Obama plays on gender gap in speech to women

WASHINGTON -- With polls showing that support from women gives him an edge over Republican front-runner Mitt Romney, President Barack Obama used a White House conference Friday to tout his administration's work on women's issues and warn that Republicans would erase the achievements.

Though he never mentioned Romney -- or the word Republican -- in his 20-minute speech, Obama cautioned an auditorium of female entrepreneurs, academics and business leaders against returning "to the policies that got us into so many of the problems that we've been dealing with in the first place. That's what's at stake."

"When it comes to our efforts on behalf of women and girls, I'm proud of the accomplishments that we can point to," he said. He cited the first bill he signed into law, making it easier for women to demand equal pay, along with efforts to boost the number of girls taking science and math classes. "We've got a lot more to do. But there's no doubt we've made progress."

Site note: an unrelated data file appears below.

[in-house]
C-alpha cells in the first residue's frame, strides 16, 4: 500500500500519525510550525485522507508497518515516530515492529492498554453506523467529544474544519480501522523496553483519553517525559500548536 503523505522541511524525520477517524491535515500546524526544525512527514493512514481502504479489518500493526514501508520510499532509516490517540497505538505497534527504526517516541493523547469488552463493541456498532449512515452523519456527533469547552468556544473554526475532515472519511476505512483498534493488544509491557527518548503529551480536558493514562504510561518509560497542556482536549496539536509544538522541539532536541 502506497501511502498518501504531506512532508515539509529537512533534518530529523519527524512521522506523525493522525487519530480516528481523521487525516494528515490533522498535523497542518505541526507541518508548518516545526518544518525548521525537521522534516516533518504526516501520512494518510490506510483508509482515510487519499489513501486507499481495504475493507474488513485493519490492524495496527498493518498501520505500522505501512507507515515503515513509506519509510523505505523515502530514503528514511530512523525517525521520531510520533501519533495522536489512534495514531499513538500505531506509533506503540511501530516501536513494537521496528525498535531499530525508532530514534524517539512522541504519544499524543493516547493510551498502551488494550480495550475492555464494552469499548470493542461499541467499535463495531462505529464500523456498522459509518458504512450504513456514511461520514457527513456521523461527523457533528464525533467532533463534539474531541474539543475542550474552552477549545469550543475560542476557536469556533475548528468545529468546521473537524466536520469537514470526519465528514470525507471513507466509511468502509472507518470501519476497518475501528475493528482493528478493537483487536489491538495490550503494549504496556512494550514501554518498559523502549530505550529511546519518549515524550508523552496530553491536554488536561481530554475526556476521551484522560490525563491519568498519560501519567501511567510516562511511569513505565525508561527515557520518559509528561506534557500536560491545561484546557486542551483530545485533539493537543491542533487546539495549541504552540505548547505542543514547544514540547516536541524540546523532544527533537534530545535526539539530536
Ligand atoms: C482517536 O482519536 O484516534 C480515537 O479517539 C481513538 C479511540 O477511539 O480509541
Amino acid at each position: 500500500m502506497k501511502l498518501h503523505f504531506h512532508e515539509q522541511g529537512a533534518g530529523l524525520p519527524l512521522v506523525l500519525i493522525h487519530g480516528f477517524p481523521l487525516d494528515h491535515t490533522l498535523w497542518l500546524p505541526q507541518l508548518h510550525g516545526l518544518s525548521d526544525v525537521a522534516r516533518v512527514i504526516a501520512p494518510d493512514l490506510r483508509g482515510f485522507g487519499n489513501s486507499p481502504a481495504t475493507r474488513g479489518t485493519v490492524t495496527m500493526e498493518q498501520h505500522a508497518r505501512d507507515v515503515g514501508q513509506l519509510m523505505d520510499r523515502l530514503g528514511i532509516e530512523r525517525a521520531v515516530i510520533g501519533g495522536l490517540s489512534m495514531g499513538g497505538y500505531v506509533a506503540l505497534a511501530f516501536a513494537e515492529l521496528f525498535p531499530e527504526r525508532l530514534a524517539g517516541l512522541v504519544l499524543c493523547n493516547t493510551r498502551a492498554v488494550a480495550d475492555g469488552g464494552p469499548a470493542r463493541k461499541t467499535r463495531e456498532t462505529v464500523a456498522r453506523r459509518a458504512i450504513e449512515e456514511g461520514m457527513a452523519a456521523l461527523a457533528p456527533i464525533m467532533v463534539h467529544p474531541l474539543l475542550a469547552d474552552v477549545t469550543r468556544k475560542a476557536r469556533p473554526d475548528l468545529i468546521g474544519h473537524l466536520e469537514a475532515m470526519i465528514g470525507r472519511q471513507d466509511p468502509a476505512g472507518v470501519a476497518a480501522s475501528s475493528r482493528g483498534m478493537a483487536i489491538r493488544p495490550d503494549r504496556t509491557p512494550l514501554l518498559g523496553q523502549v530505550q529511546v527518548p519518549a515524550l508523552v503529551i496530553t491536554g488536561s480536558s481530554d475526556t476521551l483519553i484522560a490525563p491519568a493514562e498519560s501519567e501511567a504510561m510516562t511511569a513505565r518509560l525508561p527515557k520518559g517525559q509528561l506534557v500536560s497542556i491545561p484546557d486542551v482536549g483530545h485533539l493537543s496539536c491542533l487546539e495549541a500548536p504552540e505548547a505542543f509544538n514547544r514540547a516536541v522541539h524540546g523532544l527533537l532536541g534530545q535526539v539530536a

Citing his signature healthcare law -- which Republicans have vowed to repeal -- Obama charged that "they're not just saying we should stop protecting women with pre-existing conditions. They're also saying we should kick about a million young women off their parents' healthcare plans."

His remarks at the White House Forum on Women and the Economy came as Romney tightened his grip on the GOP nomination this week and as polls indicate that Obama is benefiting from the national debate over access to contraceptives.

A USA Today/Gallup poll this week found Obama leading Romney among women by 18 points in 12 key battleground states. A McClatchy-Marist national poll found Obama leading Romney among female voters by 48 percent to 42 percent.

Romney, who was asked about the gender gap when he spoke before the American Society of Newspaper Editors on Wednesday, said Democrats have done an "effective job" of "trying to mischaracterize" the GOP stance on women's issues.

Romney added that he expects to attract both men and women by focusing on "the issues that women and men care most about" -- namely, the economy.